Jobs are important and experience is valuable. Once again, this has to do with the issue of youth unemployment. Just look at TD Bank's 2013 annual report, which indicates that young people who are unemployed or working in jobs they are overqualified for have a very hard time making up for that lost income in subsequent years. This is known as wage scarring. I do not know the French equivalent; perhaps it is “cicatrisation des revenus”. This is a very serious problem. When young people are unemployed or working in jobs that are below their skill level, they lose income, which they have to try to make up for later. In other words, the consequences of unemployment and underemployment are felt for many years.
These situations create a vicious circle. Just look at what is happening in our communities: new businesses are opening, entrepreneurs are starting up businesses, schools are being created to provide jobs for teachers. This is true in my community, as it is in all communities. All of these things determine whether young families will come and settle in a community. Young people will have a hard time starting a family or buying a house if there are no jobs to give family members the tools needed to be consumers and active participants in the economy.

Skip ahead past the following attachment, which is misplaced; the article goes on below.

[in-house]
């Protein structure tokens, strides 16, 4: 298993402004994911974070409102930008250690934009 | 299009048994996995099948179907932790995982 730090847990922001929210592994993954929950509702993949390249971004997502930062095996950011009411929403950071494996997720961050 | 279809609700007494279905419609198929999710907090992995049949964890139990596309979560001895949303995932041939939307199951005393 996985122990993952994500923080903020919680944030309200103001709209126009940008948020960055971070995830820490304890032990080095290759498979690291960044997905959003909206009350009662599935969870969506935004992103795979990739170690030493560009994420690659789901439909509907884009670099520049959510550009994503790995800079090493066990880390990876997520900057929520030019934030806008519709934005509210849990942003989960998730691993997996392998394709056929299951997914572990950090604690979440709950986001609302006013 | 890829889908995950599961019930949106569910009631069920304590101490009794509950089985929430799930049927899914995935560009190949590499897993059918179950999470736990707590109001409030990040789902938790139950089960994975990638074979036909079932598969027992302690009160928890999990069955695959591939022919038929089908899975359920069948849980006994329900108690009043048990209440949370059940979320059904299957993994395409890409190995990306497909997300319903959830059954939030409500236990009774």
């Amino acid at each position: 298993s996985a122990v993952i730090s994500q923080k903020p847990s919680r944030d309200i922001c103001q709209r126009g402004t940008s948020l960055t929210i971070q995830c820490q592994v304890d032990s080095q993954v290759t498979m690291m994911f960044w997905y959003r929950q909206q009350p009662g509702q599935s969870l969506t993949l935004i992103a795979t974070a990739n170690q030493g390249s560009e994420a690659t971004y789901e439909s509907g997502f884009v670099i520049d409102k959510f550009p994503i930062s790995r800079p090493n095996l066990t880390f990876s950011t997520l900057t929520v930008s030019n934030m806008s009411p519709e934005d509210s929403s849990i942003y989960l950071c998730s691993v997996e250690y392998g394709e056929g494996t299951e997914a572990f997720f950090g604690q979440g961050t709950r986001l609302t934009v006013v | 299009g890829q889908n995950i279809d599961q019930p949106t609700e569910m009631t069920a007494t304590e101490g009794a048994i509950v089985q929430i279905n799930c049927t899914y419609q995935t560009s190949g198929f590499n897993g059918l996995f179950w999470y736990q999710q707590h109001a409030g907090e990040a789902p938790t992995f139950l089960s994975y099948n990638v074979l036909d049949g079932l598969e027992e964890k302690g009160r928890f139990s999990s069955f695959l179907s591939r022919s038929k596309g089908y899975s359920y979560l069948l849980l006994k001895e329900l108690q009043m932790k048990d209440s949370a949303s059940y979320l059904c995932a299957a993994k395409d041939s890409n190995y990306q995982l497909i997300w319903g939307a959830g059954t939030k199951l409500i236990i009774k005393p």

That creates a vicious circle, which has to start somewhere. Even though we are talking about a circle, there is still a starting point, and in this case, it is young people who work in unpaid internships. It is very important to point that out.
I find it interesting that some Conservative members are saying that the bill goes too far, when quite the opposite is true. Student groups and intern advocacy groups are saying that unpaid internships should basically be abolished. We compromised by recognizing the role that unpaid internships play in society, but we want there to be some protection.
It is therefore interesting to hear members say that we are going too far when we are prepared to recognize that unpaid internships do indeed have a role to play, as long as there is some kind of compensation in the form of a learning experience. That goes hand in hand with worker protection, which is something that these interns do not have right now.
When we look at the question of going too far and what has been said by the government, I go back to the report that came out of the finance committee. This is a report on which all committee members agreed. One of the recommendations specifically said that something needed to change. The government members agreed to this.
In a 10-minute speech it is difficult to go back over all not only the witness testimony, but what some government members had to say. Many Conservative members of Parliament on that committee said that this concerned them. It concerned them when they thought of their kids or grandkids.